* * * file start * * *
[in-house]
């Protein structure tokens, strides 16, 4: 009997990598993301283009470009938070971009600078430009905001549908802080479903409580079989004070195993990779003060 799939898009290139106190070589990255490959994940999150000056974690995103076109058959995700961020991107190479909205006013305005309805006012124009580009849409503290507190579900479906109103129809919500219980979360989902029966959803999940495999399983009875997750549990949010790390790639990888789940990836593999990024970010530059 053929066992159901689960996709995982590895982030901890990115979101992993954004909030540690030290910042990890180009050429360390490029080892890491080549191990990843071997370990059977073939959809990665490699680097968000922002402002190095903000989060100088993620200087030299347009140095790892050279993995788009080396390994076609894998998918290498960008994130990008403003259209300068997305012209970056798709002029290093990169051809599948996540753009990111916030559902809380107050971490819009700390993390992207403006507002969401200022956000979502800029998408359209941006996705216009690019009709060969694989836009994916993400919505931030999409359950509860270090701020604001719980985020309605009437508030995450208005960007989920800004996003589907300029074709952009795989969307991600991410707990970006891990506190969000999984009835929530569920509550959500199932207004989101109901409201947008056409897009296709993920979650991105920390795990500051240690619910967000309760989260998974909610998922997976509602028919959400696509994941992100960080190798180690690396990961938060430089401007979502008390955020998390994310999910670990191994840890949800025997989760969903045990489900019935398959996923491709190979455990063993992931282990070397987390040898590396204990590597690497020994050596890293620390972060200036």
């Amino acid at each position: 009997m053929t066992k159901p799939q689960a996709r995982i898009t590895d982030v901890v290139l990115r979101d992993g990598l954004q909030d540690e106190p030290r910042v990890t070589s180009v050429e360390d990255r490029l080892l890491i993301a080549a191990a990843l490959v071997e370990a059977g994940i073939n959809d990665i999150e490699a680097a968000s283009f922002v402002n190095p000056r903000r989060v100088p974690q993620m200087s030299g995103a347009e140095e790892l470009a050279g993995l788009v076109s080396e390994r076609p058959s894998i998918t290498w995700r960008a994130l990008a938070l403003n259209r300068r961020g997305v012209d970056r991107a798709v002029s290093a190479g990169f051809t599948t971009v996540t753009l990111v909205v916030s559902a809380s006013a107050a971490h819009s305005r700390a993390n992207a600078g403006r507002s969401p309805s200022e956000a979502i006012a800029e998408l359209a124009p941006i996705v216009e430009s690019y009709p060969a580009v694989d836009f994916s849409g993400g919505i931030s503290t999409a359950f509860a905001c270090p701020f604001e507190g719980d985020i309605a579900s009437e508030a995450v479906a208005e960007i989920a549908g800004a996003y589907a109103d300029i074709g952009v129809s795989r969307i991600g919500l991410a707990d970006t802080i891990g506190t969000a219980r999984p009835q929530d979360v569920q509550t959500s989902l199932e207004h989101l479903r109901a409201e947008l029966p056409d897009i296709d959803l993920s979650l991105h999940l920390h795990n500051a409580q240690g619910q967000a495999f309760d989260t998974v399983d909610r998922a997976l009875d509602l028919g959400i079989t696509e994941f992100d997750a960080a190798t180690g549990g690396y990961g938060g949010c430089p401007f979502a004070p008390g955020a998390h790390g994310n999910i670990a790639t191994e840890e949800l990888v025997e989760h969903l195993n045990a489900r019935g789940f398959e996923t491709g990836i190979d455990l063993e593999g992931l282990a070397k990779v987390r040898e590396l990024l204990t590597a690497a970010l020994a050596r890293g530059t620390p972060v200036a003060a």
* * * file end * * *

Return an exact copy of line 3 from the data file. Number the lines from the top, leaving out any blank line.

């Amino acid at each position: 009997m053929t066992k159901p799939q689960a996709r995982i898009t590895d982030v901890v290139l990115r979101d992993g990598l954004q909030d540690e106190p030290r910042v990890t070589s180009v050429e360390d990255r490029l080892l890491i993301a080549a191990a990843l490959v071997e370990a059977g994940i073939n959809d990665i999150e490699a680097a968000s283009f922002v402002n190095p000056r903000r989060v100088p974690q993620m200087s030299g995103a347009e140095e790892l470009a050279g993995l788009v076109s080396e390994r076609p058959s894998i998918t290498w995700r960008a994130l990008a938070l403003n259209r300068r961020g997305v012209d970056r991107a798709v002029s290093a190479g990169f051809t599948t971009v996540t753009l990111v909205v916030s559902a809380s006013a107050a971490h819009s305005r700390a993390n992207a600078g403006r507002s969401p309805s200022e956000a979502i006012a800029e998408l359209a124009p941006i996705v216009e430009s690019y009709p060969a580009v694989d836009f994916s849409g993400g919505i931030s503290t999409a359950f509860a905001c270090p701020f604001e507190g719980d985020i309605a579900s009437e508030a995450v479906a208005e960007i989920a549908g800004a996003y589907a109103d300029i074709g952009v129809s795989r969307i991600g919500l991410a707990d970006t802080i891990g506190t969000a219980r999984p009835q929530d979360v569920q509550t959500s989902l199932e207004h989101l479903r109901a409201e947008l029966p056409d897009i296709d959803l993920s979650l991105h999940l920390h795990n500051a409580q240690g619910q967000a495999f309760d989260t998974v399983d909610r998922a997976l009875d509602l028919g959400i079989t696509e994941f992100d997750a960080a190798t180690g549990g690396y990961g938060g949010c430089p401007f979502a004070p008390g955020a998390h790390g994310n999910i670990a790639t191994e840890e949800l990888v025997e989760h969903l195993n045990a489900r019935g789940f398959e996923t491709g990836i190979d455990l063993e593999g992931l282990a070397k990779v987390r040898e590396l990024l204990t590597a690497a970010l020994a050596r890293g530059t620390p972060v200036a003060a």